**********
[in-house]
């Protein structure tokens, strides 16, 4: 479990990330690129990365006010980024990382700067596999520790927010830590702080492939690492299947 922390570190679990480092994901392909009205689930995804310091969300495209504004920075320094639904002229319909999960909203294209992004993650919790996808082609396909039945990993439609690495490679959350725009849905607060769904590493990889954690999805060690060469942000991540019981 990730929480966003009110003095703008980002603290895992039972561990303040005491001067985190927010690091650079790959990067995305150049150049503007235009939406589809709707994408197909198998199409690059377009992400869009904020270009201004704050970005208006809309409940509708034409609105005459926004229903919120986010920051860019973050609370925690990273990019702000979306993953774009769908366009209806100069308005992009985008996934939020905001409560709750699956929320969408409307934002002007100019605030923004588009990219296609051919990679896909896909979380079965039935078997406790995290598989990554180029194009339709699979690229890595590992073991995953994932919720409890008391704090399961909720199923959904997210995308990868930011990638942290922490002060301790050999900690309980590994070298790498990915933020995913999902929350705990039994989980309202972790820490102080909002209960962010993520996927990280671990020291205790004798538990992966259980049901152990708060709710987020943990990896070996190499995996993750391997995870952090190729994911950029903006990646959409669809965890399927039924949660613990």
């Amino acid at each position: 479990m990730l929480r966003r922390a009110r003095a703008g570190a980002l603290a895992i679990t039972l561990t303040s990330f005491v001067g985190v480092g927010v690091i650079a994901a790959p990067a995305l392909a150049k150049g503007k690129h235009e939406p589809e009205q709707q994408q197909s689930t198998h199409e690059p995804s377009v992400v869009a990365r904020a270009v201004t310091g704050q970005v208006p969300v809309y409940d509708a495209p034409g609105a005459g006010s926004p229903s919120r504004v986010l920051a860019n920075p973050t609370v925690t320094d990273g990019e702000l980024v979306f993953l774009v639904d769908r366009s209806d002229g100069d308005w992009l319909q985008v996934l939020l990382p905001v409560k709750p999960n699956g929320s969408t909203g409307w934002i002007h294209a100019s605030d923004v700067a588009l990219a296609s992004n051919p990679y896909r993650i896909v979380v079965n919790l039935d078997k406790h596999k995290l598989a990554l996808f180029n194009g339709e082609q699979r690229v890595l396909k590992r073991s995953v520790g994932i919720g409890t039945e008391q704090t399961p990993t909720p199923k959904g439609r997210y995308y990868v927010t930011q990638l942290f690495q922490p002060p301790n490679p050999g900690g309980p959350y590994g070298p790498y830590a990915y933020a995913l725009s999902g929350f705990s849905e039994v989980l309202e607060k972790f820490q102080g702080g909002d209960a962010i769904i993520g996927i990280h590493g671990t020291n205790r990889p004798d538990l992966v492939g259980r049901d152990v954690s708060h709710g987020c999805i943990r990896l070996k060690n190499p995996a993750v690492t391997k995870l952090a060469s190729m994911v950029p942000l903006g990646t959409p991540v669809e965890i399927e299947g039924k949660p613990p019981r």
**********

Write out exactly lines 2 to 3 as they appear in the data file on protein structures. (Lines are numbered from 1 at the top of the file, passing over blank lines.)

């Protein structure tokens, strides 16, 4: 479990990330690129990365006010980024990382700067596999520790927010830590702080492939690492299947 922390570190679990480092994901392909009205689930995804310091969300495209504004920075320094639904002229319909999960909203294209992004993650919790996808082609396909039945990993439609690495490679959350725009849905607060769904590493990889954690999805060690060469942000991540019981 990730929480966003009110003095703008980002603290895992039972561990303040005491001067985190927010690091650079790959990067995305150049150049503007235009939406589809709707994408197909198998199409690059377009992400869009904020270009201004704050970005208006809309409940509708034409609105005459926004229903919120986010920051860019973050609370925690990273990019702000979306993953774009769908366009209806100069308005992009985008996934939020905001409560709750699956929320969408409307934002002007100019605030923004588009990219296609051919990679896909896909979380079965039935078997406790995290598989990554180029194009339709699979690229890595590992073991995953994932919720409890008391704090399961909720199923959904997210995308990868930011990638942290922490002060301790050999900690309980590994070298790498990915933020995913999902929350705990039994989980309202972790820490102080909002209960962010993520996927990280671990020291205790004798538990992966259980049901152990708060709710987020943990990896070996190499995996993750391997995870952090190729994911950029903006990646959409669809965890399927039924949660613990």
């Amino acid at each position: 479990m990730l929480r966003r922390a009110r003095a703008g570190a980002l603290a895992i679990t039972l561990t303040s990330f005491v001067g985190v480092g927010v690091i650079a994901a790959p990067a995305l392909a150049k150049g503007k690129h235009e939406p589809e009205q709707q994408q197909s689930t198998h199409e690059p995804s377009v992400v869009a990365r904020a270009v201004t310091g704050q970005v208006p969300v809309y409940d509708a495209p034409g609105a005459g006010s926004p229903s919120r504004v986010l920051a860019n920075p973050t609370v925690t320094d990273g990019e702000l980024v979306f993953l774009v639904d769908r366009s209806d002229g100069d308005w992009l319909q985008v996934l939020l990382p905001v409560k709750p999960n699956g929320s969408t909203g409307w934002i002007h294209a100019s605030d923004v700067a588009l990219a296609s992004n051919p990679y896909r993650i896909v979380v079965n919790l039935d078997k406790h596999k995290l598989a990554l996808f180029n194009g339709e082609q699979r690229v890595l396909k590992r073991s995953v520790g994932i919720g409890t039945e008391q704090t399961p990993t909720p199923k959904g439609r997210y995308y990868v927010t930011q990638l942290f690495q922490p002060p301790n490679p050999g900690g309980p959350y590994g070298p790498y830590a990915y933020a995913l725009s999902g929350f705990s849905e039994v989980l309202e607060k972790f820490q102080g702080g909002d209960a962010i769904i993520g996927i990280h590493g671990t020291n205790r990889p004798d538990l992966v492939g259980r049901d152990v954690s708060h709710g987020c999805i943990r990896l070996k060690n190499p995996a993750v690492t391997k995870l952090a060469s190729m994911v950029p942000l903006g990646t959409p991540v669809e965890i399927e299947g039924k949660p613990p019981r």